ESG is big news right now and looks set to get even bigger.
As a concept, it is all about the environmental, social and governance (ESG) issues that companies should consider when running their businesses.
Until recently, it was due to become a legal requirement, thanks to the EU Disclosure Regulation on sustainability-related disclosures in the financial services sector.
However, with a fair few other issues going on in the world right now, the FCA has confirmed that this will no longer be a regulatory issue – but are they making a mistake?
I have previously written about my initial misgivings surrounding ESG; at first I thought it was just a fad, as we have seen so many times before in the financial services sector.
But at the heart of it, ESG is a framework for how to do things properly. It has come off the back of the Paris Accord, which is primarily concerned with climate change, yet creates a world where everyone can make a difference – the Greta Thunberg effect.
And this is where I believe the FCA has taken its foot off the pedal in not making consideration of a firm’s ESG mandatory when it comes to investments.
Because when the EU initially grabbed hold of it and announced it would become compulsory in 2021, that was when it became real for advisors, as opposed to an optional extra.
However, the FCA has pulled back on this, realising that pounding the industry with yet another compunction, in the middle of a pandemic, with the resulting economic slowdown and 4,000 financial services firms reporting fiscal pressures, could be damaging.
So, although I believe that, ultimately, the FCA has made their decision for the right reasons (for a change), it is at risk of sending the message that ESG can be an optional extra – it is not.
No longer an add-on
ESG has got to be something that every business is involved in; it must be integrated within them, not just become another part of the investment terminology.
Whether you are a multi-national like Shell or a ten-strong team like we are at Paraplanning Hub, everyone can do their bit.
Because if it becomes one of the key ways in which firms are chosen for investments, then that will be a more important driver for change than any guidance from on high.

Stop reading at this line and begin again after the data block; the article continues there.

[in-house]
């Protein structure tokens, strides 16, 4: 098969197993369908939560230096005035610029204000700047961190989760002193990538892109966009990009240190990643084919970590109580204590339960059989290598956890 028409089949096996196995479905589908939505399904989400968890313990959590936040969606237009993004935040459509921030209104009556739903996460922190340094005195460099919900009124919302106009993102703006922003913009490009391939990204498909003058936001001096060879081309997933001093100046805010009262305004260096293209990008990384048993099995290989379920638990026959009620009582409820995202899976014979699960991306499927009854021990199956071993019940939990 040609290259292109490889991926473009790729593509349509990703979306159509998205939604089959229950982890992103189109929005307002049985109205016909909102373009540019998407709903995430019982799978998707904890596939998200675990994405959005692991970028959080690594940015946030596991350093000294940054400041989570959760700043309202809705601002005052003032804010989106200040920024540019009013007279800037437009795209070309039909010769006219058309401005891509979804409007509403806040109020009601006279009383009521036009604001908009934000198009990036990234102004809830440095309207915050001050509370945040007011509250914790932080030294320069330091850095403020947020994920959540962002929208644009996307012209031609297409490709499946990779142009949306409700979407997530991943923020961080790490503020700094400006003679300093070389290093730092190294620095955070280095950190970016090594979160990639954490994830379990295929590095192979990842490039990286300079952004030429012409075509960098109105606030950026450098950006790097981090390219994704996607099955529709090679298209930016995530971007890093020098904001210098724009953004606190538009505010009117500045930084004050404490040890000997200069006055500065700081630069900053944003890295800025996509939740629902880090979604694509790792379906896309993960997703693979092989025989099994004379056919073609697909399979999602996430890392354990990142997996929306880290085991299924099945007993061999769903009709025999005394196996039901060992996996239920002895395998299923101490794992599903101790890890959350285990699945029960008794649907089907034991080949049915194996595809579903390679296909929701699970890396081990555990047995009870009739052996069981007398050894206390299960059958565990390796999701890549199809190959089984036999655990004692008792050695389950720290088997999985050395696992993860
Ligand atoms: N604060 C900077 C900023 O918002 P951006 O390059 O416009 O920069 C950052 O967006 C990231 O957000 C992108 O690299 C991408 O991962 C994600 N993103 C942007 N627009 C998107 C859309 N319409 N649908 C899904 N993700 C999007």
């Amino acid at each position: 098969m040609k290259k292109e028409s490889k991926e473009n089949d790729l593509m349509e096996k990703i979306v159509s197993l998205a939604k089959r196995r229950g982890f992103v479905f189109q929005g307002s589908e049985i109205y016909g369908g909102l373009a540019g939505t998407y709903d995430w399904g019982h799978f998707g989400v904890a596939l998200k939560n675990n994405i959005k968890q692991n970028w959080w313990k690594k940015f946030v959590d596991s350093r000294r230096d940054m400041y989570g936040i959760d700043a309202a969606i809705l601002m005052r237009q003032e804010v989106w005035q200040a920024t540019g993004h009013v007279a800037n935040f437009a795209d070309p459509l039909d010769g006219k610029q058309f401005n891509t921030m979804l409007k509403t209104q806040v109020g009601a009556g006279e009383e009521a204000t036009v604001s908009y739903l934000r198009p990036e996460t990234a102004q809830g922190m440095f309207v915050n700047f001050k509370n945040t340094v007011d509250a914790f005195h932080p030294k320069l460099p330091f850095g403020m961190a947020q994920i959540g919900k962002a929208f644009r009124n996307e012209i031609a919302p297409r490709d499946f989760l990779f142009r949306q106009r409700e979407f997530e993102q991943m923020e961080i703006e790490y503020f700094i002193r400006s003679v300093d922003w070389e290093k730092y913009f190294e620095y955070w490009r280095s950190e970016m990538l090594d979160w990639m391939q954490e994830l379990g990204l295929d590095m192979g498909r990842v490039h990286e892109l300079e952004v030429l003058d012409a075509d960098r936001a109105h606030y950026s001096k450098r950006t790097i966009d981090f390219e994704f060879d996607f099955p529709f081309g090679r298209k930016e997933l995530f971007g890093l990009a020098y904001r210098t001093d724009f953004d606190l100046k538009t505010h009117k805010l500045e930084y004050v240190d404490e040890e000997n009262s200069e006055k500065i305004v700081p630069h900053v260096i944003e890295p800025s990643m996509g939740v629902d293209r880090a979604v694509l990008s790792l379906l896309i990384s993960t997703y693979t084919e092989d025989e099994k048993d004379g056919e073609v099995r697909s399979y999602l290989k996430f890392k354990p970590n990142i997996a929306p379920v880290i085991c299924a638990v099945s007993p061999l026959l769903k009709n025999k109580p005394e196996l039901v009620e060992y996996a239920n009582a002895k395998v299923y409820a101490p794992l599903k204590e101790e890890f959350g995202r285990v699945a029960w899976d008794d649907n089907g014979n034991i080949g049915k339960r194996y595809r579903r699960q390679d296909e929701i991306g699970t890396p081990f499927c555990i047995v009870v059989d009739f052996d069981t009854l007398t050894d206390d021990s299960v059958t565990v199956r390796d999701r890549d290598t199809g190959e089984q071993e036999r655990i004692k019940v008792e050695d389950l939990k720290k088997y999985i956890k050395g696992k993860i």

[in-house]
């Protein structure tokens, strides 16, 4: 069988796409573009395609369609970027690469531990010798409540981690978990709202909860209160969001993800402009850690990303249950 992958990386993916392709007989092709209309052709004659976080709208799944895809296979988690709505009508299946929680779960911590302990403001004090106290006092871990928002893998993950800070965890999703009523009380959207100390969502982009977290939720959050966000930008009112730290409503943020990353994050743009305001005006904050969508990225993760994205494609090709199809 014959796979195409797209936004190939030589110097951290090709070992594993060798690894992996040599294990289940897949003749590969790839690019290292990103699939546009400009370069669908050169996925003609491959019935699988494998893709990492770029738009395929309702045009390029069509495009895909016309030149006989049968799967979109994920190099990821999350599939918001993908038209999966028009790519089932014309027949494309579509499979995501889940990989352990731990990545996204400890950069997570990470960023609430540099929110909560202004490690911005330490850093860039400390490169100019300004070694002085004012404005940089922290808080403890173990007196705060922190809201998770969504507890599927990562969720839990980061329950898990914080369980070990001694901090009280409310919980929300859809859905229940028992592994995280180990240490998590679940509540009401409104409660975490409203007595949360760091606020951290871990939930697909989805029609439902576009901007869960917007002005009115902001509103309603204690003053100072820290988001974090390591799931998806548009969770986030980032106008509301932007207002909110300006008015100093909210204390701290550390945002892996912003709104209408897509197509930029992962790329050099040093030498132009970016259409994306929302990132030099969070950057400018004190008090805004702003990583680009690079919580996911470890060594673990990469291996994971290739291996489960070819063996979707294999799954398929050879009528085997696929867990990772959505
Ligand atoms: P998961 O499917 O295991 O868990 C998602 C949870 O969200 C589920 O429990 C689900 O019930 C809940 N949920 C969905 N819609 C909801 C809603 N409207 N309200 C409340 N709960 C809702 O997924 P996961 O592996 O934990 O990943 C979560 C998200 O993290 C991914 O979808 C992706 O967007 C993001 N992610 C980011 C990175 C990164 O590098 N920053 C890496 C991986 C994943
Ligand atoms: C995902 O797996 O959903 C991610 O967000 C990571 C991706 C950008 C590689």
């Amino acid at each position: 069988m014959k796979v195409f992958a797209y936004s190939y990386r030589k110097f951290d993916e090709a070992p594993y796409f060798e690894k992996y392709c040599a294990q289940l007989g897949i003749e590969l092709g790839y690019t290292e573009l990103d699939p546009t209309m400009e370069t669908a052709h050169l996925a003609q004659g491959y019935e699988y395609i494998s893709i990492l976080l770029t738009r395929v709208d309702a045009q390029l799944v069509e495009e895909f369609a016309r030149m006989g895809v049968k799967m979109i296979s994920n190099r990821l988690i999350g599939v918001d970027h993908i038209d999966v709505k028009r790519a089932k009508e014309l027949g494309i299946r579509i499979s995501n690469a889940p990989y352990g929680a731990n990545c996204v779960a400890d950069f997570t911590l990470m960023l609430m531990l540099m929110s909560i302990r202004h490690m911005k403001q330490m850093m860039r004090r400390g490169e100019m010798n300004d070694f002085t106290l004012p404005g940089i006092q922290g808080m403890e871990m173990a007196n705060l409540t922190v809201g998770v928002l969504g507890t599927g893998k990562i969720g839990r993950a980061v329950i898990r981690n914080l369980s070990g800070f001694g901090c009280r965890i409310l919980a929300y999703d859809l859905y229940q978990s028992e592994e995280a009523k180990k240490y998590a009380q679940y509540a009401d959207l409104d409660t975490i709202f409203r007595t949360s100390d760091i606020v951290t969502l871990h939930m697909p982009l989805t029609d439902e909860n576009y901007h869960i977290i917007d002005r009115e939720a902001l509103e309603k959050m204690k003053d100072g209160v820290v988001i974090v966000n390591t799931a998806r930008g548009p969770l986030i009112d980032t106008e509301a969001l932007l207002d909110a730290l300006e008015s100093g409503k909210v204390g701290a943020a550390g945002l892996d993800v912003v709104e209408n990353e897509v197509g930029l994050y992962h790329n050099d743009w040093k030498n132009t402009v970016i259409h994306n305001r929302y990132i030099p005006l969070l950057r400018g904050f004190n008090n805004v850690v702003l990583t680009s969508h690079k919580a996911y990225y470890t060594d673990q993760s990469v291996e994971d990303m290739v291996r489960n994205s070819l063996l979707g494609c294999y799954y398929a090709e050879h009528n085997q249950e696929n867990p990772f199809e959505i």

If funds are not investing in companies with a poor ESG record, then they will struggle to make money, their share value will fall – so essentially, they will be forced to do the right thing. Ultimately, it’s advisor activism supporting shareholder activism.
A slow start
It is also true that, without regulatory input, what we are finding in the industry is that too many people are waiting to be told to do the right thing, rather than grabbing the bull by the horns and just getting on with it.
This is partly due to a lack of client demand; in the past 18 months, we have seen only a handful of clients with specific socially responsible investing issues, out of 100s.
So it’s fair to say we’re a long way from public being a key driver of this, although the recent behaviour of companies such as Boohoo and Compass has very much been entering the public consciousness over recent months, which will no doubt have a trickle-down effect.
What can advisors do now?
My first thought is that advisors need to make sure their own houses are in order; look at the ESG process, how they treat employees, assess their own environmental footprint.
Next, they can start looking at the ESG-compliant investments out there and seeing if they can become a core part of an advisors’ offering.
Because if I were advising clients right now, I would be making ESG the key consideration in where we invested money; it would be the only way we would do it as it is the right thing to do.
At Paraplanning Hub, we are actively working with advisors looking at their central investment propositions, and we have gone from simply including an ESG section to making it key to the CPI and then building out from it.
And for us, it is an exciting time, because it is becoming clear that some funds are not being excluded because of costs or geography, but because they are poor ESG funds, and so we’re seeing that positive change filter through.
The future of ESG
As far as I can see, this is exactly the right scenario for advisors to be brave, grab hold of ESG and own it. Because how else do you add value as an advisor? By doing good.
To use a topical example, I think of it as similar to the journey we have gone on with masks over the course of the pandemic. Early adopters were scoffed at, seen as weird. Then we came to the stage where it was compulsory, and now the majority of people do it as standard – they want to do it. It was always the right thing to do, but it took a long time to get there.
And it is the same with ESG; advisors should be recommending that clients only invest in good companies, who want to do the right thing, until it becomes standard.
My motto has always been start now and get perfect later, and ESG is a perfect example of why something is always better than nothing.